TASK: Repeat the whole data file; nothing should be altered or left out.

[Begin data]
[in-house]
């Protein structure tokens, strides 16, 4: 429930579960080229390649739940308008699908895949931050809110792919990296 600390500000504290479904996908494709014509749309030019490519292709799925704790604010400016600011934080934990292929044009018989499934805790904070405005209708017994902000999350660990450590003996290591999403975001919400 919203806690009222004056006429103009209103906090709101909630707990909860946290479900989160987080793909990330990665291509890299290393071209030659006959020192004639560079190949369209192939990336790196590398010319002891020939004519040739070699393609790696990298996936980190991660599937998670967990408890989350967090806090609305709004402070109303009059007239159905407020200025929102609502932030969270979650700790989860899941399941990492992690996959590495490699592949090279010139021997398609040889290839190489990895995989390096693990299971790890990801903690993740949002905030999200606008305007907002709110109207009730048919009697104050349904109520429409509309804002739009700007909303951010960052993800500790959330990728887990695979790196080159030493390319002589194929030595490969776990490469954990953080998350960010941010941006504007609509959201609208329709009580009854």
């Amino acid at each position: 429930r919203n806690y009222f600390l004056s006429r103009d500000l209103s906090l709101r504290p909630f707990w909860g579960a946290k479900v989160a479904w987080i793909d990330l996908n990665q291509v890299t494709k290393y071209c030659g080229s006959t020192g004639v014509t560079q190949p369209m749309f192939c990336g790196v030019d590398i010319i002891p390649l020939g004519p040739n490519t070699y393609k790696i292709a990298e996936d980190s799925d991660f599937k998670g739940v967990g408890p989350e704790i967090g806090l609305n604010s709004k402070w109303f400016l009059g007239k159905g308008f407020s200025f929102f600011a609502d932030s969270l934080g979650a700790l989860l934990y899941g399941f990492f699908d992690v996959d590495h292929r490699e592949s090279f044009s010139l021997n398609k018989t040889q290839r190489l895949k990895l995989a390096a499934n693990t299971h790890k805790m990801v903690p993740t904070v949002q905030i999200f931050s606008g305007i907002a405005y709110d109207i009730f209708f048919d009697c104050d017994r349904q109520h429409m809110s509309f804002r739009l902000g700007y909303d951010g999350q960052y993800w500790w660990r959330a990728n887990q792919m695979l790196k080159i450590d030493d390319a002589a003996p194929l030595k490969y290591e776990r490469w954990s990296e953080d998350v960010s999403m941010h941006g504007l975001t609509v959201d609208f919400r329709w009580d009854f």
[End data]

[in-house]
């Protein structure tokens, strides 16, 4: 429930579960080229390649739940308008699908895949931050809110792919990296 600390500000504290479904996908494709014509749309030019490519292709799925704790604010400016600011934080934990292929044009018989499934805790904070405005209708017994902000999350660990450590003996290591999403975001919400 919203806690009222004056006429103009209103906090709101909630707990909860946290479900989160987080793909990330990665291509890299290393071209030659006959020192004639560079190949369209192939990336790196590398010319002891020939004519040739070699393609790696990298996936980190991660599937998670967990408890989350967090806090609305709004402070109303009059007239159905407020200025929102609502932030969270979650700790989860899941399941990492992690996959590495490699592949090279010139021997398609040889290839190489990895995989390096693990299971790890990801903690993740949002905030999200606008305007907002709110109207009730048919009697104050349904109520429409509309804002739009700007909303951010960052993800500790959330990728887990695979790196080159030493390319002589194929030595490969776990490469954990953080998350960010941010941006504007609509959201609208329709009580009854």
């Amino acid at each position: 429930r919203n806690y009222f600390l004056s006429r103009d500000l209103s906090l709101r504290p909630f707990w909860g579960a946290k479900v989160a479904w987080i793909d990330l996908n990665q291509v890299t494709k290393y071209c030659g080229s006959t020192g004639v014509t560079q190949p369209m749309f192939c990336g790196v030019d590398i010319i002891p390649l020939g004519p040739n490519t070699y393609k790696i292709a990298e996936d980190s799925d991660f599937k998670g739940v967990g408890p989350e704790i967090g806090l609305n604010s709004k402070w109303f400016l009059g007239k159905g308008f407020s200025f929102f600011a609502d932030s969270l934080g979650a700790l989860l934990y899941g399941f990492f699908d992690v996959d590495h292929r490699e592949s090279f044009s010139l021997n398609k018989t040889q290839r190489l895949k990895l995989a390096a499934n693990t299971h790890k805790m990801v903690p993740t904070v949002q905030i999200f931050s606008g305007i907002a405005y709110d109207i009730f209708f048919d009697c104050d017994r349904q109520h429409m809110s509309f804002r739009l902000g700007y909303d951010g999350q960052y993800w500790w660990r959330a990728n887990q792919m695979l790196k080159i450590d030493d390319a002589a003996p194929l030595k490969y290591e776990r490469w954990s990296e953080d998350v960010s999403m941010h941006g504007l975001t609509v959201d609208f919400r329709w009580d009854f």